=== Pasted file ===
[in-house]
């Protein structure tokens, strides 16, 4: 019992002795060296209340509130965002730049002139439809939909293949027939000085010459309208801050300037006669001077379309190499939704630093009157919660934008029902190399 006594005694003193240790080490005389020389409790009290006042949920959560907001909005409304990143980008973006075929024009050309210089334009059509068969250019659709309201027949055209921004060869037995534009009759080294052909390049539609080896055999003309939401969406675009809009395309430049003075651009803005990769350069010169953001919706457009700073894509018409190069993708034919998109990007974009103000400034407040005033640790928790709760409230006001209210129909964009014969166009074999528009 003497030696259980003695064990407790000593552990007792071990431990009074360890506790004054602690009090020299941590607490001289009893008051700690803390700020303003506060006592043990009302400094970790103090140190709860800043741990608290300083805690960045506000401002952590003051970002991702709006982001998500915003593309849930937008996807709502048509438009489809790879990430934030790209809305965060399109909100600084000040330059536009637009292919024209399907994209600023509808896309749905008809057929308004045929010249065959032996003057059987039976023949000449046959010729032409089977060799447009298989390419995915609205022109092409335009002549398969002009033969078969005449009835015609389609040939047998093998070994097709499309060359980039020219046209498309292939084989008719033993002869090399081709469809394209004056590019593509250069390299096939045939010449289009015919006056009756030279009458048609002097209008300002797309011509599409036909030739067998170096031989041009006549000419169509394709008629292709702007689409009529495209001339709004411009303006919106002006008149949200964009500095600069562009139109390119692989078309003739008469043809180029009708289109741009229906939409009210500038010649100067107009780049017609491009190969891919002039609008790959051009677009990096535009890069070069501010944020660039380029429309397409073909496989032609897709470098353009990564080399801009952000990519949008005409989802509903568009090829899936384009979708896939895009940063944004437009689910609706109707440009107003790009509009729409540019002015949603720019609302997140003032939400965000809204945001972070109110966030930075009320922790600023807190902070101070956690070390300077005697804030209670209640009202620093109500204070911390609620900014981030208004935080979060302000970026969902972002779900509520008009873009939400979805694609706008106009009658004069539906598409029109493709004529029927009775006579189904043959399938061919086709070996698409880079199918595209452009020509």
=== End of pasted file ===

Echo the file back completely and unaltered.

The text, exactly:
[in-house]
């Protein structure tokens, strides 16, 4: 019992002795060296209340509130965002730049002139439809939909293949027939000085010459309208801050300037006669001077379309190499939704630093009157919660934008029902190399 006594005694003193240790080490005389020389409790009290006042949920959560907001909005409304990143980008973006075929024009050309210089334009059509068969250019659709309201027949055209921004060869037995534009009759080294052909390049539609080896055999003309939401969406675009809009395309430049003075651009803005990769350069010169953001919706457009700073894509018409190069993708034919998109990007974009103000400034407040005033640790928790709760409230006001209210129909964009014969166009074999528009 003497030696259980003695064990407790000593552990007792071990431990009074360890506790004054602690009090020299941590607490001289009893008051700690803390700020303003506060006592043990009302400094970790103090140190709860800043741990608290300083805690960045506000401002952590003051970002991702709006982001998500915003593309849930937008996807709502048509438009489809790879990430934030790209809305965060399109909100600084000040330059536009637009292919024209399907994209600023509808896309749905008809057929308004045929010249065959032996003057059987039976023949000449046959010729032409089977060799447009298989390419995915609205022109092409335009002549398969002009033969078969005449009835015609389609040939047998093998070994097709499309060359980039020219046209498309292939084989008719033993002869090399081709469809394209004056590019593509250069390299096939045939010449289009015919006056009756030279009458048609002097209008300002797309011509599409036909030739067998170096031989041009006549000419169509394709008629292709702007689409009529495209001339709004411009303006919106002006008149949200964009500095600069562009139109390119692989078309003739008469043809180029009708289109741009229906939409009210500038010649100067107009780049017609491009190969891919002039609008790959051009677009990096535009890069070069501010944020660039380029429309397409073909496989032609897709470098353009990564080399801009952000990519949008005409989802509903568009090829899936384009979708896939895009940063944004437009689910609706109707440009107003790009509009729409540019002015949603720019609302997140003032939400965000809204945001972070109110966030930075009320922790600023807190902070101070956690070390300077005697804030209670209640009202620093109500204070911390609620900014981030208004935080979060302000970026969902972002779900509520008009873009939400979805694609706008106009009658004069539906598409029109493709004529029927009775006579189904043959399938061919086709070996698409880079199918595209452009020509």